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Asian senior woman with hip pain

Hip arthroscopy

Asian senior woman with hip pain

Hip Arthroscopy: A Minimally Invasive Look Inside Your Hip Joint

When rest, physical therapy and other non-surgical treatments fail to relieve your hip pain, hip arthroscopy may be just what the doctor ordered.

Hip arthroscopy is a minimally invasive procedure that lets your doctor examine your hip joint from the inside without requiring a large incision through your soft tissues and skin.

What is hip arthroscopy?

Your hip is a ball and socket joint and one of the largest joints in your body. A hollow in your pelvic bone called the acetabulum creates a space called a socket. The top portion of your thigh bone, known as the femoral head, forms the ball. Fibrocartilage called the labrum acts like a gasket and connective tissues called ligaments provide stability and hold the joint together.

“We use a camera and small instruments inserted through small holes around the hip joint to visualize the joint and do any work,” says Dr. Brian Cash an orthopaedic surgeon with Roper St. Francis Physician Partners Orthopaedics. He specializes in sports injuries affecting the hip, knee and shoulder and often uses hip arthroscopy to diagnose and treat hip pain.

“This innovative procedure expands the options for addressing our patients’ hip pain and its impact on their daily lives,” says Dr. Cash.

Hip arthroscopy vs. hip replacement

Hip arthroscopy is different than hip replacement, according to Dr. Cash. “Hip replacement is appropriate when you have severe arthritis and that has worn away your cartilage. When that happens, you typically need to replace the bone and cartilage with metal and plastic components,” he explains. “Hip arthroscopy is used for different conditions that are non-arthritic.”

Who needs hip arthroscopy?

Anyone experiencing hip pain that has not responded well to other non-surgical treatments can be a potential candidate for hip arthroscopy. The typical hip arthroscopy patient is an active individual without any significant hip arthritis, who has had persistent hip pain despite physical therapy and other conservative treatment options. A consultation with an orthopaedic surgeon can help determine if you are a candidate for hip arthroscopy. Oftentimes, an MRI will be obtained to evaluate the complex anatomy of the hip.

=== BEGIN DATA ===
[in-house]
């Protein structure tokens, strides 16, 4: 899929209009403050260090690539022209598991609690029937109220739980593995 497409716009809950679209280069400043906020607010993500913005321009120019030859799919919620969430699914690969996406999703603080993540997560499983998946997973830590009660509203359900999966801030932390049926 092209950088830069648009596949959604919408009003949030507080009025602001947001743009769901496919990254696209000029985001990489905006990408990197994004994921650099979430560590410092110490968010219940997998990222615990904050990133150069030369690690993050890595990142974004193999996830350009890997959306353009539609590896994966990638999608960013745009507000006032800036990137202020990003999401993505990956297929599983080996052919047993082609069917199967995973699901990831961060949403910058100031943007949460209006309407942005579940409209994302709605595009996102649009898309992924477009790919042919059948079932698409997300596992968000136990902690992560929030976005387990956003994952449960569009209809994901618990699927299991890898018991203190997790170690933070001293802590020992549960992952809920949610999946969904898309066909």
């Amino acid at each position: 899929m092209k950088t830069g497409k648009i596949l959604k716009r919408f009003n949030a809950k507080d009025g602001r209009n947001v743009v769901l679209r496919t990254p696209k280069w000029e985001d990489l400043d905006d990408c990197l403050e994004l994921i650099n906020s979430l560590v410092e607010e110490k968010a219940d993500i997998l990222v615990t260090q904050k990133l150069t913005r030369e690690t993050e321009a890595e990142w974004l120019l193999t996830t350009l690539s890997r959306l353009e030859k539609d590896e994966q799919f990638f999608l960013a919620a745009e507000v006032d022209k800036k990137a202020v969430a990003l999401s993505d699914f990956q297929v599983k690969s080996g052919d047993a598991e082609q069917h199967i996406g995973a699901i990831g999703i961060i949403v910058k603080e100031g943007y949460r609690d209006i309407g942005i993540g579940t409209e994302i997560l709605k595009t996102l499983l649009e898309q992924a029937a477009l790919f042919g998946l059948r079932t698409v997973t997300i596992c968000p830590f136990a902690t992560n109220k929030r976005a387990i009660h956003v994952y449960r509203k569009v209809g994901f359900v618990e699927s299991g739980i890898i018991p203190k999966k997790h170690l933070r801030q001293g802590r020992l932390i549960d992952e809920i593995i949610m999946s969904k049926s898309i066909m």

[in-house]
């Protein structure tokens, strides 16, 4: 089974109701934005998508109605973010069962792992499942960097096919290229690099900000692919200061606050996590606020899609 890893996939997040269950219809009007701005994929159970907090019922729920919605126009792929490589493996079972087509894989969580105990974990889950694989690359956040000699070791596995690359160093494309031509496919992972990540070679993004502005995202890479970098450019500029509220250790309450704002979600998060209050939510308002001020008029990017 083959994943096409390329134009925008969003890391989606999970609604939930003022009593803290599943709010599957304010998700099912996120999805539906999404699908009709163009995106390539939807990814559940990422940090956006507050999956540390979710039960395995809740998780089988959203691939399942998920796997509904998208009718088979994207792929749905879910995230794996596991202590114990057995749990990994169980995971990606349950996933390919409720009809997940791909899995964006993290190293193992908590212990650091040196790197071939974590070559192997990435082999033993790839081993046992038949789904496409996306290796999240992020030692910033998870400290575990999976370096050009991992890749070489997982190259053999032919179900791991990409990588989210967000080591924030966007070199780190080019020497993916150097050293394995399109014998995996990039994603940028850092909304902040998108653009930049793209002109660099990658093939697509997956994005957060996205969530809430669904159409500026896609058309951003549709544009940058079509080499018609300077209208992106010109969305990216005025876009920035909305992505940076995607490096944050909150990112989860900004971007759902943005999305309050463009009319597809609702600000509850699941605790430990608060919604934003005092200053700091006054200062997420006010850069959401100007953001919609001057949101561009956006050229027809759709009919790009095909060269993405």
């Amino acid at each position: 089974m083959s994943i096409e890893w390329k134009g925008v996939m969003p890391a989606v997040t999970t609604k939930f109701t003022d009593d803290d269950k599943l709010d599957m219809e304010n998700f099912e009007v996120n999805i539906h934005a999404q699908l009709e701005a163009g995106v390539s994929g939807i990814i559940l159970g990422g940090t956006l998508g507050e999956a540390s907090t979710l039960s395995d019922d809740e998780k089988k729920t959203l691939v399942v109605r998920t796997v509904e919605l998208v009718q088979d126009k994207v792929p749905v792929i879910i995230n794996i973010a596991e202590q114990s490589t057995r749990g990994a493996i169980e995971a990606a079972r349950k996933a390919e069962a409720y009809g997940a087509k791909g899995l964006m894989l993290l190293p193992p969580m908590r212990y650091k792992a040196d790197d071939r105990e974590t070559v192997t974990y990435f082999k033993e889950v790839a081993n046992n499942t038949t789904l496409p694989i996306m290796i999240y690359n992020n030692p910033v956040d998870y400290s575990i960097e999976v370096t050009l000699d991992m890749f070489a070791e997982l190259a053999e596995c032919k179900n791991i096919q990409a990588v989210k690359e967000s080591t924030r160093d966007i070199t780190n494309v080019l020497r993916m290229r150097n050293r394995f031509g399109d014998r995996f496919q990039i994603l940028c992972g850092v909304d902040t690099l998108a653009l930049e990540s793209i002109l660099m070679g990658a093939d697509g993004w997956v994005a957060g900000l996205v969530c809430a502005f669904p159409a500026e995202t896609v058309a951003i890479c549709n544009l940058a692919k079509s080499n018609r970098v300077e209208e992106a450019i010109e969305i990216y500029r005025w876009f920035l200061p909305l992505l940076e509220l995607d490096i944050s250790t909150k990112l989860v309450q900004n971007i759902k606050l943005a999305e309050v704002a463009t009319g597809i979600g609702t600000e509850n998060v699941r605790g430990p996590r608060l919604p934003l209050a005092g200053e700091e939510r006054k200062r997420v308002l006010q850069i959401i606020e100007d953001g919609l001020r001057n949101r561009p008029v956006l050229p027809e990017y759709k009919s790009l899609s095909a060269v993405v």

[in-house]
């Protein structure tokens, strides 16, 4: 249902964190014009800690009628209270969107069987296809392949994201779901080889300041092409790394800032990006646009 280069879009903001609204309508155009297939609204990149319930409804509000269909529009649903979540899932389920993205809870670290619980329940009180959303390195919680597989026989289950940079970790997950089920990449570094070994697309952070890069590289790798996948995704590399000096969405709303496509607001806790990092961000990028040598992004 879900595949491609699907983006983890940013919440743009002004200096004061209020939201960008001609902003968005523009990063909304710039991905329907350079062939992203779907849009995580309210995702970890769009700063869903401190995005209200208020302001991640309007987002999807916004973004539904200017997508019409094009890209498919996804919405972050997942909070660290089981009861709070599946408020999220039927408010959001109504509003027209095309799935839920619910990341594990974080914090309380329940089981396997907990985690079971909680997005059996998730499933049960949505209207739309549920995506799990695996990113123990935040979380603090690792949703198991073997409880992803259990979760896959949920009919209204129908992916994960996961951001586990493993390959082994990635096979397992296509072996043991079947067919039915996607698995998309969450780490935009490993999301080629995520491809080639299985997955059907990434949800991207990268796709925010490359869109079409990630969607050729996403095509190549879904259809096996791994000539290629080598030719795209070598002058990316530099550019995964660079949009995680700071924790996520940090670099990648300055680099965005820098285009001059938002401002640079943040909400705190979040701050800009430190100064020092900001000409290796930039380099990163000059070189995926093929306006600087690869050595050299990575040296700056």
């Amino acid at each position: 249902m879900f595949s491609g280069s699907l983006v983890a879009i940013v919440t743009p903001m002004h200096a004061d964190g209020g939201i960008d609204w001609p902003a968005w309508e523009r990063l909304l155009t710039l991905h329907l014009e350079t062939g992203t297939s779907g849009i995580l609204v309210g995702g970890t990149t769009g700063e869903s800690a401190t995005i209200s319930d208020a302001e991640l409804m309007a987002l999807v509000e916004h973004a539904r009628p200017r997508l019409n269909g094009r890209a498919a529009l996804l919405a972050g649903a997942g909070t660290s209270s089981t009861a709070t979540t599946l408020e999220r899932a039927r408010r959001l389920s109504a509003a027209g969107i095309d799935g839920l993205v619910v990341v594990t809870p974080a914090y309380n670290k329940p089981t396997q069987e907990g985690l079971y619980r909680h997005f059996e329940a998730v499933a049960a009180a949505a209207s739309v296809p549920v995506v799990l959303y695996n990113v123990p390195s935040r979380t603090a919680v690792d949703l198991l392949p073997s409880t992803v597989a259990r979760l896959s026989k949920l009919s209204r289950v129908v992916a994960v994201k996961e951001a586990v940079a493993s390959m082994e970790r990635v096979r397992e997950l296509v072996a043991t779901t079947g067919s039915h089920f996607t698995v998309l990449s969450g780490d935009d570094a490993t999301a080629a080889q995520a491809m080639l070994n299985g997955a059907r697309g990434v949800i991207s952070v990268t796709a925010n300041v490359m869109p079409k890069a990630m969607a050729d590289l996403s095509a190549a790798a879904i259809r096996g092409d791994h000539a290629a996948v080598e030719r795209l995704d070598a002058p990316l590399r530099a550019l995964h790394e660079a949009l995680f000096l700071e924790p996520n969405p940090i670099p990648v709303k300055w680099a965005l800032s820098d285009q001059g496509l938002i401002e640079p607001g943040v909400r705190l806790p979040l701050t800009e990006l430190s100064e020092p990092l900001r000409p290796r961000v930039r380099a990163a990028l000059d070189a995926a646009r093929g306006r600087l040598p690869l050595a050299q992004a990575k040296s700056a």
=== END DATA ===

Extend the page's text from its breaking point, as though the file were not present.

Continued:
Hip arthroscopy is used to diagnose and treat a wide range of hip issues, including:

  • ● Loose bone fragments or cartilage that are moving around within your hip joint
  • ● Abnormal anatomy that prevents your femur from fitting with your pelvis correctly
  • ● Hip impingement where two bones in the hip rub against each other
  • ● Inflammation in the soft tissues surrounding the hip joint
  • ● Tears in the soft tissue (labrum) that covers your hip’s acetabulum
  • ● Tendon release to loosen too-tight tendons
  • ● Tendon tears caused by an injury

Advantages of hip arthroscopy

Hip arthroscopy is less invasive than traditional open hip surgery that requires a large incision and extended recovery time. With this minimally invasive procedure you can expect:

  • ● Faster recovery
  • ● Less pain after surgery
  • ● Reduced blood loss
  • ● Minimal scarring
  • ● Lower risk of complications during and after surgery

Arthroscopy can be a literal game-changer if you’ve been searching for relief. “In the past, non-arthritic hip pain was just kind of overlooked. There wasn’t a good, minimally-invasive option to treat it. So, many patients just lived with the pain. Maybe you had some pain and then 20 years later, your hip joint wore down and you got a hip replacement,” says Dr. Cash. “Arthroscopy is an effective tool in our toolbox to help address those cases.”

Joint pain can impact many areas of your life including mobility, sleep quality, daily activities, and more. Take our assessment to help evaluate your pain and how it may be affecting your quality of life.

Call today for an appointment

For more information about orthopaedic care at Roper St. Francis Healthcare, call (844) 975-MOVE (6683)  or visit rsfh.com.


 

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